One last bit of nature out in the garden. I found a couple baby salamanders or newts, maybe about an inch and a half long, crawling about in the leaf litter. I’ve only ever seen rough-skinned newts around here, so maybe it’s one of those? I can’t find many good photos online, so not sure.

That’s it! This was supposed to be a short post, but I ended up spending more time than I thought. Off to do chores.

This Post Has 6 Comments

  1. danger garden

    I like the slightly off kilter hanging house, the roofline has a midcentury modern sort of vibe.

    1. Garden Curmudgeon

      Wow, now I feel like a classy carpenter!

  2. hb

    How cool to make homes for birds, and to find a newt in your garden! A fine way to spend a spring day.

    Here there are acorn woodpeckers nesting in a eucalyptus by a bend in the road. We see their little heads sticking out of the cavities. Funny birds!

    1. Garden Curmudgeon

      Woodpeckers are funny birds. Thank goodness the weather is finally warming up enough to be outside to enjoy the garden and wildlife.

  3. Anna K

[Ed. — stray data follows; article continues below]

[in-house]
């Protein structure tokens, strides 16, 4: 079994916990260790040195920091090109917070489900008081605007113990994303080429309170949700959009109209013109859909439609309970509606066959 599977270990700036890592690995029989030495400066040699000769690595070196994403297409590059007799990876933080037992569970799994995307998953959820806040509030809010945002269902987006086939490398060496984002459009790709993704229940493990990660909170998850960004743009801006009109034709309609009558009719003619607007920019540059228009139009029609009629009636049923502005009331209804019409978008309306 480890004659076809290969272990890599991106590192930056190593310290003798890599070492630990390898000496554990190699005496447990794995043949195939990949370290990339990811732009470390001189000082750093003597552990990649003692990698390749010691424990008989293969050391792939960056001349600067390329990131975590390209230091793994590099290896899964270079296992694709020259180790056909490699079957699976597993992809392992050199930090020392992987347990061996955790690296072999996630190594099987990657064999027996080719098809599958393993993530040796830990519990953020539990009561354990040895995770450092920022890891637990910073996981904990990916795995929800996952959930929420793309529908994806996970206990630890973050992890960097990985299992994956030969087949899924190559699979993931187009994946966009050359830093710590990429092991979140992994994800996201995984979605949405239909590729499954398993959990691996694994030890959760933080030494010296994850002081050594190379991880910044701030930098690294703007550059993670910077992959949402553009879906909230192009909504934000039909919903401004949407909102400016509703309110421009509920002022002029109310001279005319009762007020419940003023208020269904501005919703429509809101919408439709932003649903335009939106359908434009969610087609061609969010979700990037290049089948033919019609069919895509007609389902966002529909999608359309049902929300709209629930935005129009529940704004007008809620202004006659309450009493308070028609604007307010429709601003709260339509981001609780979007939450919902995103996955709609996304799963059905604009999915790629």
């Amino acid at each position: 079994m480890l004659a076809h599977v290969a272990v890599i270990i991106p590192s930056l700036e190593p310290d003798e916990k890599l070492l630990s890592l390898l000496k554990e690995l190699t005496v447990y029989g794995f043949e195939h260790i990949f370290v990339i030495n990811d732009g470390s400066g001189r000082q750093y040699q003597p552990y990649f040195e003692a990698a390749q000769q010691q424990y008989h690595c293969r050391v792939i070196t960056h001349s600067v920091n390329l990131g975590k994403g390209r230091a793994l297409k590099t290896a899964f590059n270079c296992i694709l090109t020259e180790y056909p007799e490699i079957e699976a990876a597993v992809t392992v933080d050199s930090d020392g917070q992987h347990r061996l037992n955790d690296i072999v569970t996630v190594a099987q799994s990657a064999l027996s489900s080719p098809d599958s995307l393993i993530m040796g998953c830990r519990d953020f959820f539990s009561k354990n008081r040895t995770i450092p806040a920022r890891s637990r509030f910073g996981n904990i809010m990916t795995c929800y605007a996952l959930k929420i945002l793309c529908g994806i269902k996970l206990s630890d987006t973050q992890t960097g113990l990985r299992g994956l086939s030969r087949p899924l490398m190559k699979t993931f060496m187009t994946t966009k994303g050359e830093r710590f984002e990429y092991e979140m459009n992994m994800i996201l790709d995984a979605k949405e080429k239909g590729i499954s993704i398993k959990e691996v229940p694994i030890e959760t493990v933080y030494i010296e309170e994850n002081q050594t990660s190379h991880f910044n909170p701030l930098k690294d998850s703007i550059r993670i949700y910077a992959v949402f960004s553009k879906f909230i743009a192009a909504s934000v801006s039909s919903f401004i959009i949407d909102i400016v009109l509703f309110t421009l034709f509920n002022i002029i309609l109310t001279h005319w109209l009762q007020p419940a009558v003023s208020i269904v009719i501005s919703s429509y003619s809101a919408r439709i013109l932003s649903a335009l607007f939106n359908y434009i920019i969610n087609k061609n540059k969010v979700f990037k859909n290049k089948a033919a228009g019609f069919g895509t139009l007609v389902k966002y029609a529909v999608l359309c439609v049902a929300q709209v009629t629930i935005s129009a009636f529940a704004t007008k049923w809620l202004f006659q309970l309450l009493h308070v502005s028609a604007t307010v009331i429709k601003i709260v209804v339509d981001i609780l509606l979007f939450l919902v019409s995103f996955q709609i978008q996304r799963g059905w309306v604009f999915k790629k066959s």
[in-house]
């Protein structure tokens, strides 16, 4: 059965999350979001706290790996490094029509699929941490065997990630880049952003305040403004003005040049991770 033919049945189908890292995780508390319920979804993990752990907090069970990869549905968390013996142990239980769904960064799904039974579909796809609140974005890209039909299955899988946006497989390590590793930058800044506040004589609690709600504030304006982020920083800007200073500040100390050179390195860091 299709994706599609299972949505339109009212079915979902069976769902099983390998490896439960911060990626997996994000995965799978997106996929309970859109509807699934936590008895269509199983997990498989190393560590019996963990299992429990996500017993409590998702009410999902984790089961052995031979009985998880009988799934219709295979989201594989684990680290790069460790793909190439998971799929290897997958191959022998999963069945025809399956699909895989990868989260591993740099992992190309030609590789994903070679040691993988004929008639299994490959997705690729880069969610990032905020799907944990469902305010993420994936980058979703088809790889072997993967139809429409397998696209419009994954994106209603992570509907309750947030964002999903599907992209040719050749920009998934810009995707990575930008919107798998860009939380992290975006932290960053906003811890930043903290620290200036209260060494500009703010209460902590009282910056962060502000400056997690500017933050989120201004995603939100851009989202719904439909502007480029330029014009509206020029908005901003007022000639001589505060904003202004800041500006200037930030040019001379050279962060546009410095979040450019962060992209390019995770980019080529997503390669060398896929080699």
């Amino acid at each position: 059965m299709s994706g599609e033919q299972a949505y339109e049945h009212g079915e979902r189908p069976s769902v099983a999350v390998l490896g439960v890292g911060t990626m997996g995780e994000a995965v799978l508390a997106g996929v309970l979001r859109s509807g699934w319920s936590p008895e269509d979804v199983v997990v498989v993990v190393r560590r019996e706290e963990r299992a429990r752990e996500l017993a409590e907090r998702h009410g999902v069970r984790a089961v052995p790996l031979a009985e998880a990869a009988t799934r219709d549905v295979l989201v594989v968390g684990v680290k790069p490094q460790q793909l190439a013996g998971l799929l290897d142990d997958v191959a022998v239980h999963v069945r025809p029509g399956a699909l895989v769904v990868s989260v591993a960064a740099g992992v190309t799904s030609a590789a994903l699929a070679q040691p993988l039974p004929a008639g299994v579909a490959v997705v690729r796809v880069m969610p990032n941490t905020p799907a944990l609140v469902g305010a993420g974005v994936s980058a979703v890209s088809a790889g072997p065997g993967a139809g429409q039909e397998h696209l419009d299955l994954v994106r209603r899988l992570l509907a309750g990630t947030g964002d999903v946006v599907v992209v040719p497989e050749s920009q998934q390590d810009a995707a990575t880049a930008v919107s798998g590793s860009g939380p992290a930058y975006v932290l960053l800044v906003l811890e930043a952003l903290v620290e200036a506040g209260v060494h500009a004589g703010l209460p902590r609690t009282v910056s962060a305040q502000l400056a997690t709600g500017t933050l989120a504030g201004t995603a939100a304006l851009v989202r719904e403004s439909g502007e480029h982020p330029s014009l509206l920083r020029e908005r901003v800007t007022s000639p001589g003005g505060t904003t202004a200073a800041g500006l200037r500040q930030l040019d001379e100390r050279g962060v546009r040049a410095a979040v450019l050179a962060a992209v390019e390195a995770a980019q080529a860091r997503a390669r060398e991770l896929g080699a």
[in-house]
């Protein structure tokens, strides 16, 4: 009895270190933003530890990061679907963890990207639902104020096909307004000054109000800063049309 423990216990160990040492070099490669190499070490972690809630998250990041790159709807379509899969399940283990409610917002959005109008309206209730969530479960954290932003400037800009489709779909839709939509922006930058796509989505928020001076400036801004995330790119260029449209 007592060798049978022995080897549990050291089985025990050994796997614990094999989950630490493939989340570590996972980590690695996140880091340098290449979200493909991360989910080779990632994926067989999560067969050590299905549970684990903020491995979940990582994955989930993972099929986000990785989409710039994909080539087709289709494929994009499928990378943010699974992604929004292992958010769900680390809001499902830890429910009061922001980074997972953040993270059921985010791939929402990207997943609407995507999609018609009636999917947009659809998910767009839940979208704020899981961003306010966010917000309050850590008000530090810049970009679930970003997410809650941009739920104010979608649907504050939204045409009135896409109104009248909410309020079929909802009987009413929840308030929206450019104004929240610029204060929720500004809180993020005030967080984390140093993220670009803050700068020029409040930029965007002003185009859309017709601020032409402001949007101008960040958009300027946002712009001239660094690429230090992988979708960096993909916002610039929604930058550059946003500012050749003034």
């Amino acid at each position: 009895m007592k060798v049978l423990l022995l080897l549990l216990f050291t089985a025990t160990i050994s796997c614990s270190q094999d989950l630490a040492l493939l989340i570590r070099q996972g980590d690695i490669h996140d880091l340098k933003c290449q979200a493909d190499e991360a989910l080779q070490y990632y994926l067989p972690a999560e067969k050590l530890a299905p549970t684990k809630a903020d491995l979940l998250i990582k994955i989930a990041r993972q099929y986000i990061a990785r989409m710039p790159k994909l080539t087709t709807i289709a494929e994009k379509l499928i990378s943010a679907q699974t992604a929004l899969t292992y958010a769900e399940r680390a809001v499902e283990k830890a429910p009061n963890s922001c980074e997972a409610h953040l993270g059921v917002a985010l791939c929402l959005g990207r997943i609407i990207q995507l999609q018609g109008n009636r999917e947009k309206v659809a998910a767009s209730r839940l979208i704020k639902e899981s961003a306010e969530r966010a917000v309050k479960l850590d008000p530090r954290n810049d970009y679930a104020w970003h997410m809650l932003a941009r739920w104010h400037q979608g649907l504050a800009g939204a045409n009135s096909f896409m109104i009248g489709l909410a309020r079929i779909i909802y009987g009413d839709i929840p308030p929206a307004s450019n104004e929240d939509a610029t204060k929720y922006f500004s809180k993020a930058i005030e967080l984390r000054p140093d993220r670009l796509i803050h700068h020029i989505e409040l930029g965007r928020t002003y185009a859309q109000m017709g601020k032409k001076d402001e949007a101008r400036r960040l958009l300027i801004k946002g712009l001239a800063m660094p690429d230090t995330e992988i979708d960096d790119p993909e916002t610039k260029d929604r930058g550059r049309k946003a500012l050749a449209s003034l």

Oh, how fun to build bird houses! I’ve always thought that might be a fun thing to do, but know so very little about birds and their various needs. It would be an entirely new rabbit hole to get lost in…

    I wonder why the wren kept dropping the twigs below the new house…? Such odd behavior. Maybe it’s some kind of mise en place ritual for nest building?

    1. Garden Curmudgeon

      Maybe the wren was gauging the size of the hole and thinking, ‘Nope, that’s not going to fit’, and then dropping it to go find a different size. It’s packed with twigs now, so he obviously was able to fit other twigs through. Meanwhile, the hanging house remains vacant. I’ve never gotten anyone to nest over there. I’m tempted to attach some sort of fake bird on top.

      Ooh, and thanks for the new vocabulary – mise en place – to gather, or put in place, everything you will need for cooking.